In today’s bustling intersection of Development and Operations, efficiency and automation are not merely buzzwords With the fusion of Docker in DevOps, the tech world has become synonymous with efficiency, portability and scalability. In this blog post, we’ll talk about the importance of Docker in DevOps and how a typical organization can learn how Docker works. You’ll also learn how to install docker and how to run docker containers. Let’s dig in!
What is DevOps?
DevOps is a collaboration between the Development (Dev) and Operations (Ops) teams. It helps to automate the repeated tasks. It eases the maintenance of existing applications and deployments.
It is a cultural practice that helps to improve communication between Development and Operation teams and makes the collaboration smoother. This reduces the time to market by eliminating the time taken to communicate within the teams. This gives the organizations a competitive advantage as they can automate repetitive tasks and focus on other important tasks. By applying the best strategy for implementing DevOps, you can achieve higher efficiency and seamless deployment.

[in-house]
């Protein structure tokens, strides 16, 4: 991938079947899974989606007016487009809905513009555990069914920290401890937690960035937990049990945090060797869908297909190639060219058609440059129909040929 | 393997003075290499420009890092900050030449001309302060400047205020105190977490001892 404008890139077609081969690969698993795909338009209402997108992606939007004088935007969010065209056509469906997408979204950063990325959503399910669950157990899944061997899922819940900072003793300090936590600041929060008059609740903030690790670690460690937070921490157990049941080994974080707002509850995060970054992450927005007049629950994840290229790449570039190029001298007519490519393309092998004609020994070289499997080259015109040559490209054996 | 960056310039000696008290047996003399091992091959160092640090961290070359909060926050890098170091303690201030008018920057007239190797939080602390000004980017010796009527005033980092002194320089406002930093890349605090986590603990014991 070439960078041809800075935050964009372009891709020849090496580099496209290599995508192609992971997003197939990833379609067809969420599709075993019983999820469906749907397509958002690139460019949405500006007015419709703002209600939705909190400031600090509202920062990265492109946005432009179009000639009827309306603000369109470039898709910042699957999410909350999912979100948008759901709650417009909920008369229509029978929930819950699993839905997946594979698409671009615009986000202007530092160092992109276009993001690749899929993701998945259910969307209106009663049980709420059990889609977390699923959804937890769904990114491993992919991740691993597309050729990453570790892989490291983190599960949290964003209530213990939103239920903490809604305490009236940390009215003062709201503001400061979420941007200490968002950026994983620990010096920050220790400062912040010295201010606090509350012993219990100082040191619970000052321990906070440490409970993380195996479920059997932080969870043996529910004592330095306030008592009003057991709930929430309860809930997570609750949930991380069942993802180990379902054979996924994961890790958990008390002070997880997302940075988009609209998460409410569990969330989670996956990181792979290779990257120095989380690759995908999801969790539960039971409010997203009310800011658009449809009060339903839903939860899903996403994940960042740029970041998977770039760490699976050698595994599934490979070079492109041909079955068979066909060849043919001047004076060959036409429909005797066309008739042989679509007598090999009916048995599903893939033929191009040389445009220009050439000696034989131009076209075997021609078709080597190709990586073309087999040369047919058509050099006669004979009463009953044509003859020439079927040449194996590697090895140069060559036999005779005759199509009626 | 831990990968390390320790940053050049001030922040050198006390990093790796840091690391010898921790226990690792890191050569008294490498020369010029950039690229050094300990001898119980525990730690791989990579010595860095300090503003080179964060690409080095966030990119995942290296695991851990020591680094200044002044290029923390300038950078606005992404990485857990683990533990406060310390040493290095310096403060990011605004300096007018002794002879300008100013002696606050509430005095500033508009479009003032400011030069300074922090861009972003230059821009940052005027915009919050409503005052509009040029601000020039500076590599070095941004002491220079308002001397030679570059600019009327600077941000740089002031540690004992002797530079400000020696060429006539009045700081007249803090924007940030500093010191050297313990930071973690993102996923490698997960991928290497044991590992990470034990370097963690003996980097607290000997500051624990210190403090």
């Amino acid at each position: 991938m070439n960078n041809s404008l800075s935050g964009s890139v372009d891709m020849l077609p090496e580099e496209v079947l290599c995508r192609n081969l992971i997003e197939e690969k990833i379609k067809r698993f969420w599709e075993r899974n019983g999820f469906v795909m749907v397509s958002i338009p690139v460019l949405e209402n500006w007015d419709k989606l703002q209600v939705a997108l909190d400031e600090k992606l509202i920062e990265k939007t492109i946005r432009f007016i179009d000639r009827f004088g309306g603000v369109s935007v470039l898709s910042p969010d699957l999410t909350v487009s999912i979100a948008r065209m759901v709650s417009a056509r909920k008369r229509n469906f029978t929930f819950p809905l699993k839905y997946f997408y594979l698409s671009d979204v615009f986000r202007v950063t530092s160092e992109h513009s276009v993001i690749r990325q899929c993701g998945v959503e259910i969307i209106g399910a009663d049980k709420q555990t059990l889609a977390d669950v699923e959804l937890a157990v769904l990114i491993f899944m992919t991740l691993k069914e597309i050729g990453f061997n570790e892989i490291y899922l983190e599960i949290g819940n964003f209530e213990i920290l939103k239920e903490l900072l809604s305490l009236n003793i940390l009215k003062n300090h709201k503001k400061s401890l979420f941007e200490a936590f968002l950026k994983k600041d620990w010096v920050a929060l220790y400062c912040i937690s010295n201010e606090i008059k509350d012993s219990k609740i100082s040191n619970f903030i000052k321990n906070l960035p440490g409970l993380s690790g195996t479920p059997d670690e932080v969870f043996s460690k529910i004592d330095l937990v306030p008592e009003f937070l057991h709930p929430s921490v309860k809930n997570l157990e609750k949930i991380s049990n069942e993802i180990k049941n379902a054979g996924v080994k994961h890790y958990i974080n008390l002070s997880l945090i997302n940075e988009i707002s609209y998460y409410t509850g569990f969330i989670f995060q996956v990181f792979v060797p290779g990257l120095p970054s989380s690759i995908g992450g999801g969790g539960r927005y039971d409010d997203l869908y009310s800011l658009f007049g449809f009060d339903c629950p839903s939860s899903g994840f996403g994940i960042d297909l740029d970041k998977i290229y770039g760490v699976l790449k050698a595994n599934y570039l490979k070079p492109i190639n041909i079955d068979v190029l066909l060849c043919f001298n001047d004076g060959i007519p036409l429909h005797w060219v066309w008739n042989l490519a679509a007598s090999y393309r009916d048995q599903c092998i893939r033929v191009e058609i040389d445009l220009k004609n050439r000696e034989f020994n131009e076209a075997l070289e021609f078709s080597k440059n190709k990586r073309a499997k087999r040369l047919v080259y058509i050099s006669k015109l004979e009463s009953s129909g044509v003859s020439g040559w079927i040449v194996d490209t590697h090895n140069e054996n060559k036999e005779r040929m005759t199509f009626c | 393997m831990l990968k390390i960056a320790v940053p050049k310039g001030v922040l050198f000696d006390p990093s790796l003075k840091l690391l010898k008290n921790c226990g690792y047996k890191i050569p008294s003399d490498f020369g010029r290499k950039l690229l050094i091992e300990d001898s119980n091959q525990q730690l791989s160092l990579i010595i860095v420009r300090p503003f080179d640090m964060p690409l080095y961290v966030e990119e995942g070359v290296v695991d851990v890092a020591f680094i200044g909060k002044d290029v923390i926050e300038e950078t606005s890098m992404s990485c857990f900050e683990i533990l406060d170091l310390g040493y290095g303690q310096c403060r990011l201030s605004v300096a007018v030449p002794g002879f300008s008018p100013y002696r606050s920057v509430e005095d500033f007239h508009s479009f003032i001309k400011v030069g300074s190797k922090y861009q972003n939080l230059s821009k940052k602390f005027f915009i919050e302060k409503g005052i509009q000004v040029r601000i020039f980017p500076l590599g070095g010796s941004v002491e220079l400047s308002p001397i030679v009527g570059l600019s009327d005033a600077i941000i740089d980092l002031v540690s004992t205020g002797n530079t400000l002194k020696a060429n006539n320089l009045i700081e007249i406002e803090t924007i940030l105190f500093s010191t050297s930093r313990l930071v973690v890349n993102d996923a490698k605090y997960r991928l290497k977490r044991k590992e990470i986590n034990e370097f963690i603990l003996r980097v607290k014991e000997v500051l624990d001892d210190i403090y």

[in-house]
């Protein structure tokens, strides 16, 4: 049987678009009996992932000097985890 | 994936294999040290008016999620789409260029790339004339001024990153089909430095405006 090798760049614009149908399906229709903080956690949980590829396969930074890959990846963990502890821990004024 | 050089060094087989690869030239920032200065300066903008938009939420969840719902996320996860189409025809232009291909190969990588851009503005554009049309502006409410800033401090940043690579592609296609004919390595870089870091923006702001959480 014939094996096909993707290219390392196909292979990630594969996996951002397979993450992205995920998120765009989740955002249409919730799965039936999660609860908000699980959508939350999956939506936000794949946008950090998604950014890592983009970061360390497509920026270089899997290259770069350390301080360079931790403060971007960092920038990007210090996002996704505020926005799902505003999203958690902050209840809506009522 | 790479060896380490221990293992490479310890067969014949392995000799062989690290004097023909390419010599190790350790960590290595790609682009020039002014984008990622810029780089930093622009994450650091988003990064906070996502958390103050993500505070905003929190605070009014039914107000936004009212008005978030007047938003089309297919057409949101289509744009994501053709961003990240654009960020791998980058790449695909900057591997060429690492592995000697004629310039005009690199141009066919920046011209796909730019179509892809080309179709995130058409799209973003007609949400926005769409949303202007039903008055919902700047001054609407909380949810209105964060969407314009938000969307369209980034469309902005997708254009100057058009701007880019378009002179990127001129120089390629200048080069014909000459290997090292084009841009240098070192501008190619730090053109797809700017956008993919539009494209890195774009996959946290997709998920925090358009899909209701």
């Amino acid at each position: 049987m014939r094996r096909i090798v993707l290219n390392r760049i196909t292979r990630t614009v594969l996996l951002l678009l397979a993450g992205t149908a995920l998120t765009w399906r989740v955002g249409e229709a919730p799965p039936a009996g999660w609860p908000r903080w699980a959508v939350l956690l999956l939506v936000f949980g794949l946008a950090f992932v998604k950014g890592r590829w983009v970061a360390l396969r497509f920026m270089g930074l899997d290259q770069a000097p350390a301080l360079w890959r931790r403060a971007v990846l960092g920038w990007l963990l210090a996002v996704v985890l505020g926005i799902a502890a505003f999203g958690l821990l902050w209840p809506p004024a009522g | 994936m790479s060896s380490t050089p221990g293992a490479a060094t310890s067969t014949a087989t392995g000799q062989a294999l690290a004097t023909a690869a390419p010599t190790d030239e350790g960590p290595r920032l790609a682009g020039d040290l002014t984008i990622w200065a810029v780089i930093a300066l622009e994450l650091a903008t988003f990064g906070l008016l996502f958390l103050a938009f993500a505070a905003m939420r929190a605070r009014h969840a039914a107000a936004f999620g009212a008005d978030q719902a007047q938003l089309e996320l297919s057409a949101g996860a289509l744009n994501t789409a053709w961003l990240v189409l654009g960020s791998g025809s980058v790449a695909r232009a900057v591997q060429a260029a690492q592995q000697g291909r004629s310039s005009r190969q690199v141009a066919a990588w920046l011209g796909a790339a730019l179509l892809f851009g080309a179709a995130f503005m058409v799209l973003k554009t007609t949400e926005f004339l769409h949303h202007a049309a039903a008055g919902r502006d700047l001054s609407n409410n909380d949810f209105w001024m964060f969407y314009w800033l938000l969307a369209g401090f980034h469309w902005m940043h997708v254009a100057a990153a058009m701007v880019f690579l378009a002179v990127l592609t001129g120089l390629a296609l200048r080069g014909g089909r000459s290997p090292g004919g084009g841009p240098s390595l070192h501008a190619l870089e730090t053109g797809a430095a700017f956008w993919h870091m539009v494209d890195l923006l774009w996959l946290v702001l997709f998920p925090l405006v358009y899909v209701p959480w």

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What is Docker?
Docker is an open-source containerisation tool that packages your application and its dependencies together. This ensures that your application works in any given environment seamlessly. It also helps to orchestrate and manage containerization applications, allowing users to easily deploy and manage their applications.
Docker is a famous Platform As A Service (PaaS) system. It virtualizes at the operating system level and delivers applications in small packages that are called “containers”. It is true that containers existed before Docker. But Docker made it easier for users to manage their applications with the help of containers.
What are virtual machines
A virtual machine is a simulation of a personal computer. It consists of all the necessary elements present in a normal computer like CPU, memory, network interface and storage and functions like a physical computer. Special software, hardware or both are needed while setting up the virtual machine.
What are Docker containers?
A Docker Container is a lightweight, standalone package of coding that packages up the new code that the developer is writing and all its dependencies. It contains all the necessary components for running the software: Code runtime Libraries Environment variables Config files Docker containers help to transport the software from one environment to another.